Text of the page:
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10 Responses to “Culture Shock”

  1. Roberta says:

    Good thoughts. I can’t relate to being a “mom blogger,” but I can relate to the fact of feeling on the outside of this blogging sub-culture. I actually don’t blog at all. I used to do it in college, and I tried to restart mine several months ago & failed miserably. :) I don’t blog because I don’t feel like I have anything important to say, & the things I am learning are lessons I need to keep to myself for the time being. I love to read other peoples blogs, but I’m not going to start one anytime soon. I think the bottom line to what you said is to be true to yourself, & I’m trying to remember that in this culture where we are compeiting with each other. Keep up the good thoughts ;)

  2. Amy says:

    Thanks for the encouragement, Roberta! It really is all about finding my place in the blogging world. And may I add that I truly believe you would have a great deal to offer and say if you had a blog too! :)

  3. Patti says:

    I would consider myself a mom blogger. :) I love the social network that blogging creates, plus, it is a great way to document my family’s adventures and let my out of town friends and family feel like they are apart of our lives.
    I too don’t neccesarily feel like I have a blogging niche though. I don’t have a large family (nor aspire to have one), am not overly crafty or frugal, etc. I do know that I have grown tremendously as a person since I started blogging though, kind of a journal for me. I took part in a blog challenge in November to blog every single day for a month and while it was daunting to think about, I found myself doing things that I might not have done if I hadn’t a reason to do it. Like I tried a lot of new recipes, took pictures of my daughter, went on adventures, etc. I thought that was kind of fun! It is exciting to try new things and be able to share it with *friends*. People come up to me at church and say that they saw Emersyn’s pictures on my blog and I had no idea they even knew I had one. Must be the miracle of Facebook, ha! :)
    I want to challenge myself to blog more CONTENT though, not JUST pictures of Emersyn. In times of struggle, I have written some great posts about faith and I want to keep writing those kinds of posts, minus the struggles! :)
    Those are my thoughts! :)

  4. Debi says:

    I’m for sure not a mom blogger as I’m not even a mom but am probably what you would call a book blogger, as I mostly blog about the books I’m reading. In that sense, I don’t really feel that I fit into the book blogging world either as I don’t write smashing, long, exciting reviews or blog every day. I think for me blogging is an outlet, like you said – to be able to write, a place to put thoughts. If I don’t feel like it, then I don’t. I don’t have the energy to keep up with all the other book blogs out there or try to build up my readership. It’s not worth it to me. So I blog for myself.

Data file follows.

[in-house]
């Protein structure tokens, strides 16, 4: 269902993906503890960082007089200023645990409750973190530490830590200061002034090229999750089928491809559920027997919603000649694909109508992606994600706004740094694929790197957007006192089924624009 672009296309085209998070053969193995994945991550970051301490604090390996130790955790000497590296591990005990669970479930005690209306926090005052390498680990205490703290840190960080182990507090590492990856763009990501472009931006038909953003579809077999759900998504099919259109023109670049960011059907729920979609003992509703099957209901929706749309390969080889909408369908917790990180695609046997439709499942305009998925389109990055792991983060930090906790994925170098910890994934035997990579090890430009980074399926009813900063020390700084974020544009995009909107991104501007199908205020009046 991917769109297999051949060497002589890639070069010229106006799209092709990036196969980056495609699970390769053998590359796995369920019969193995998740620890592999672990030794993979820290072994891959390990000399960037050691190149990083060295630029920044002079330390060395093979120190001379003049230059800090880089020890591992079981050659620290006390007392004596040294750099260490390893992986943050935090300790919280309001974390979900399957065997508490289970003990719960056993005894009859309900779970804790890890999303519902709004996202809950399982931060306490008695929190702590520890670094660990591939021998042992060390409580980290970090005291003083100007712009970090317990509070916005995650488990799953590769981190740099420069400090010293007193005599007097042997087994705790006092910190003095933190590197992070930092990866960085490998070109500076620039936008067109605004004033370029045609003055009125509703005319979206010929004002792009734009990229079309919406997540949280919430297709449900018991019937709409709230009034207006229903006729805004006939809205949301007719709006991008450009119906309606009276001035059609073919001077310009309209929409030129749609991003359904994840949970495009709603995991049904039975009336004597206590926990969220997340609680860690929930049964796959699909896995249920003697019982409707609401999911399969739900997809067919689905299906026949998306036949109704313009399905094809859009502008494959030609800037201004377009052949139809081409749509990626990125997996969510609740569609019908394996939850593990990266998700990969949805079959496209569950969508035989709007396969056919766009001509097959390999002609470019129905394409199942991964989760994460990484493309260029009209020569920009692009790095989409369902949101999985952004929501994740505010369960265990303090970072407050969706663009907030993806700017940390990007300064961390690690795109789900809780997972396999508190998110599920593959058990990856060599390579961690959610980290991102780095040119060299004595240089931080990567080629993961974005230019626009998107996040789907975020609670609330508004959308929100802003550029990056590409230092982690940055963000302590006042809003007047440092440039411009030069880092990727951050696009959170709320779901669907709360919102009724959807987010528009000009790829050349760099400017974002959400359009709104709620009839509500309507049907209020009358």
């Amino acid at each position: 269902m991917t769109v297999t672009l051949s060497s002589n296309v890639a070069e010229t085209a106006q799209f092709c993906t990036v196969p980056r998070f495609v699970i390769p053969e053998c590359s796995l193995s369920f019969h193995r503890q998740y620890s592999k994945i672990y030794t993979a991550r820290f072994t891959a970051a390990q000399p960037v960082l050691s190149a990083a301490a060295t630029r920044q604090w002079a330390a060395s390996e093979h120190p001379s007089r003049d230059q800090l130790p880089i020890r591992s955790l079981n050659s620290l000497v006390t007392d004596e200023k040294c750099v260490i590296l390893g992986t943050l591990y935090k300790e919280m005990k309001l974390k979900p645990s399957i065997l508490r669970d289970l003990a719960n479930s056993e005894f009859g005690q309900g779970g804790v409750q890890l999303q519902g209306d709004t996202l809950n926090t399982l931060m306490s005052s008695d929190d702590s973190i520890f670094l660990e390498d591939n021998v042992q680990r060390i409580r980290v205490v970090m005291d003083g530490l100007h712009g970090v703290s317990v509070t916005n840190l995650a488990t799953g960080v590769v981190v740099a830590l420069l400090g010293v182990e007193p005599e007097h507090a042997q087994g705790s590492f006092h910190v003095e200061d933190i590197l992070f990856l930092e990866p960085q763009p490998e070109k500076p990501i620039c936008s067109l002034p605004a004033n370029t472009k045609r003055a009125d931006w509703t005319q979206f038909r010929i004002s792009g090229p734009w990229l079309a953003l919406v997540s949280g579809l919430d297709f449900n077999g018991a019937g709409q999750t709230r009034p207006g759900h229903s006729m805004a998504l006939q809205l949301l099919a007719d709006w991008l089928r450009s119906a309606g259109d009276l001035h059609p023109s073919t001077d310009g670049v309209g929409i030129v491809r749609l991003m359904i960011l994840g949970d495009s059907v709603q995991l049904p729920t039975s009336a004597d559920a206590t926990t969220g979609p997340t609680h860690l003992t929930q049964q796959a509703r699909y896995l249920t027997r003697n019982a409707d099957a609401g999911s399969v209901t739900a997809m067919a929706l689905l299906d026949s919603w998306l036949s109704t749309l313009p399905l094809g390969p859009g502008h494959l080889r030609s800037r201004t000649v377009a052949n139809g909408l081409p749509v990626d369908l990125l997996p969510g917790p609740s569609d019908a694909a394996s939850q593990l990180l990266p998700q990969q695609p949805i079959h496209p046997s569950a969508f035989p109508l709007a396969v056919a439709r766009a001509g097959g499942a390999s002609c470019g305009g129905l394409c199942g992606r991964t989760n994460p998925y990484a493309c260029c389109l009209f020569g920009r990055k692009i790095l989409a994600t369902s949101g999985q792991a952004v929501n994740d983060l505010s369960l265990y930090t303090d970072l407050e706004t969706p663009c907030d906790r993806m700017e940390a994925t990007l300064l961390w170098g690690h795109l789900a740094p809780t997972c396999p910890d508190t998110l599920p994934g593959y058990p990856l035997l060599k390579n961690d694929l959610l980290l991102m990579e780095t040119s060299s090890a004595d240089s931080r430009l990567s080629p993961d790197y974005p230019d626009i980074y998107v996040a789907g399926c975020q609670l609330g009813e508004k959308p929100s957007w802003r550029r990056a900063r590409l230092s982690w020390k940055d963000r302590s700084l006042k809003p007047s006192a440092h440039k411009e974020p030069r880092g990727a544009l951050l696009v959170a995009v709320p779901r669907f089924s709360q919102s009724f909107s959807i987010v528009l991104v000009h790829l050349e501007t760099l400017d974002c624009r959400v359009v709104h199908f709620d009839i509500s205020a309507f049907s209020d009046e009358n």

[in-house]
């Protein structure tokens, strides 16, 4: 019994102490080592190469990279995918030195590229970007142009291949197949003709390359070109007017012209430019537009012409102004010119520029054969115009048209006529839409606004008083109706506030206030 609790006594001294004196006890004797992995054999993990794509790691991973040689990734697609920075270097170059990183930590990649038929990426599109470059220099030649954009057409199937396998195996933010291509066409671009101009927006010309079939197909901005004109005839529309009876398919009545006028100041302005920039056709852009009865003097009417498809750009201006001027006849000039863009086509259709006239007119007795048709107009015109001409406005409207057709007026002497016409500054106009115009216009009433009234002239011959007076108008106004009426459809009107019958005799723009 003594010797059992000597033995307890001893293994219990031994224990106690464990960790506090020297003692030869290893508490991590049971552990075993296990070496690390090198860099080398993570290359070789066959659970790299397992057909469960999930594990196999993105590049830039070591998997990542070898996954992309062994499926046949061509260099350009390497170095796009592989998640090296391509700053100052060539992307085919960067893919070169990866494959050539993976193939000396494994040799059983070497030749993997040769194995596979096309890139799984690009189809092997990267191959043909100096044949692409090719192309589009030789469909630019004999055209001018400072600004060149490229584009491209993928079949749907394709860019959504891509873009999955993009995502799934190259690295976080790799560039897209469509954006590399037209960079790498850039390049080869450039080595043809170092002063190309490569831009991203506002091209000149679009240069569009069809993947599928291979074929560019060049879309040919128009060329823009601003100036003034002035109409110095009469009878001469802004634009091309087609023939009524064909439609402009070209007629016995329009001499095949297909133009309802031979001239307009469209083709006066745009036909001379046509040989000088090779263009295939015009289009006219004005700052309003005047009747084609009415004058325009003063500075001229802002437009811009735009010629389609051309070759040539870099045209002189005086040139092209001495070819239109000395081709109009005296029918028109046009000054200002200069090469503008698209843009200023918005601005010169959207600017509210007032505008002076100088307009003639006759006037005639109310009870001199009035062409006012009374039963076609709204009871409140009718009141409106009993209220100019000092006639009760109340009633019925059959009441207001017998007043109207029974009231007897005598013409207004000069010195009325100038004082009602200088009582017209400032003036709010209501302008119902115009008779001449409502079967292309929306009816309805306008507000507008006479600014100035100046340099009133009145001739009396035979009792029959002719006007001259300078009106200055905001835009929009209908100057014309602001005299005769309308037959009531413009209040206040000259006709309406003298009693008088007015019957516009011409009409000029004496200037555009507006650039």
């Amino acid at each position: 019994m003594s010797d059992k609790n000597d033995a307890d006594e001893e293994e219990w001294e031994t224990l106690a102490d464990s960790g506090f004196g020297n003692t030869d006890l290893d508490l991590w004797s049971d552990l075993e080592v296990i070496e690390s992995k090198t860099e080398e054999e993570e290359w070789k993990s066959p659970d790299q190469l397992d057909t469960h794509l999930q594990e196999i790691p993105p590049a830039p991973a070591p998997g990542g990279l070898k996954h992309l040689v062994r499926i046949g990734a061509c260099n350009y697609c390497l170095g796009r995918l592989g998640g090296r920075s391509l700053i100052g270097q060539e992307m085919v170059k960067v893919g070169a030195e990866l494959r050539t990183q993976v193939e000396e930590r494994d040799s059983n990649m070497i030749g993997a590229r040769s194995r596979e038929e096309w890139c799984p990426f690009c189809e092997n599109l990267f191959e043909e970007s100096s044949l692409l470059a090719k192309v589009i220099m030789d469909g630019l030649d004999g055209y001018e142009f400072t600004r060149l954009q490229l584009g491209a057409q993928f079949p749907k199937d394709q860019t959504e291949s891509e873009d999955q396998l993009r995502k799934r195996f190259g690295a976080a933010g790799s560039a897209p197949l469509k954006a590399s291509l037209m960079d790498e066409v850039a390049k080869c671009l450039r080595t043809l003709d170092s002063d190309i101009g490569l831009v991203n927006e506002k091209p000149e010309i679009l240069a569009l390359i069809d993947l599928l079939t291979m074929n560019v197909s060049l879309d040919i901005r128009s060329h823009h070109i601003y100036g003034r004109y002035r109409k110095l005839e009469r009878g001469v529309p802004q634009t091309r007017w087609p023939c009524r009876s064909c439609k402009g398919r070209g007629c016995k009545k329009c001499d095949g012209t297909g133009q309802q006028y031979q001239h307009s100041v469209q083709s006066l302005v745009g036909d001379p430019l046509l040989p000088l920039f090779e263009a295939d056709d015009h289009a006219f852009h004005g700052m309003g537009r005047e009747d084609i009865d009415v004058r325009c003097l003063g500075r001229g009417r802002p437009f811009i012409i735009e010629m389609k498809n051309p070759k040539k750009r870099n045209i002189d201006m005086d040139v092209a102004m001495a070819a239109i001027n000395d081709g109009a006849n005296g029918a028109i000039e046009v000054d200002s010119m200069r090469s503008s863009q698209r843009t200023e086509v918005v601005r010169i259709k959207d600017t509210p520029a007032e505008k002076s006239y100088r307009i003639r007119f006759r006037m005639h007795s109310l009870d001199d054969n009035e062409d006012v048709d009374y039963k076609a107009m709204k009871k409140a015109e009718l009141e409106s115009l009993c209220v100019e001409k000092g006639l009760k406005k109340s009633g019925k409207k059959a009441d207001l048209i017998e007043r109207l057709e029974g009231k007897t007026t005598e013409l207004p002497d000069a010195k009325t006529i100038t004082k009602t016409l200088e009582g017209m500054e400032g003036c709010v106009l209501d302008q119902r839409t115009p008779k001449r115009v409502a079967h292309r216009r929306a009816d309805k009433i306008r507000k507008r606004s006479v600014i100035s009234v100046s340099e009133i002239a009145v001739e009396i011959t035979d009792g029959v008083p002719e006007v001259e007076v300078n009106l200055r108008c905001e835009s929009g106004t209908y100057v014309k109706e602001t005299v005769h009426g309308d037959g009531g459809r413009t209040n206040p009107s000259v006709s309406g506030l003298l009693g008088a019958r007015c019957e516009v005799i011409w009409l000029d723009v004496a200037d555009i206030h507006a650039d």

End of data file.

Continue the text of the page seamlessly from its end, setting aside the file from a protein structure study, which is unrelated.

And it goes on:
5. Jonette says:

    I am not a blogger. I can probably count on my hands how many blogs I have actually read. I just wanted to check yours out and support you. You are the women! Keep running after all God has for you. Who knows what He has in store. Way to be faithful!

  6. Amy says:

    Thanks for checking my blog out, Jonette! You are always such an encourager! :)

  7. Amy says:

    Debi, I think the culture shock I have felt is due, mostly in part, to the “building of readership” that you referenced. It overwhelms me. I can’t be on Twitter all day long, and I can’t read and comment on every blog out there. Like you, I figure I’ll do what I can, and learn to be content with the pace in which I move. By the way, any good book suggestions???

  8. Amy says:

    Patti, I love your blog, and let me tell you why: You remind me of how precious being a mom is. Your documentation of every little event and milestone in Emersyn’s life is such a sweet thing to me, and it compels me to be more aware of how my children are growing and changing. I don’t want to miss out on anything in their lives, and you are a great example of living in each moment. What a treasure that is!

  9. Tahnya says:

    Hey Amy,
    I enjoyed your piece on blogging and culture shock. I have thought about starting a blog, but haven’t. Plus, there are so many out there too read nowadays. I pop in and out of yours and several others from time to time. For me to read one, it has to really hit me at the right time, and be relevant to my life. So far, I would say I relate to pretty much everything you said.
    Having kids has reduced me to choosing what are my priorities, and what can I do today with out going nuts, and driving my hubbie nuts too:) I continue to struggle through this, and the past few months have been some of the hardest I have ever gone through. In case you don’t know, we just found out Josh has Muscular Dystrophy(Duchennes Disease). This has turned our world upside-down. So, all that to say, I am on the internet alot more these days, looking for encouragement, stories, etc…
    Thanks for your heart, and love you.

  10. Amy says:

    Tahnya, I know about Joshua, and I’m praying for all of you. I can’t even begin relate to what you are facing/feeling as you walk this path. I can, and will, pray.

    Thanks for your encouragement! It’s a good thing God makes our little ones so cute…wouldn’t you agree??? :)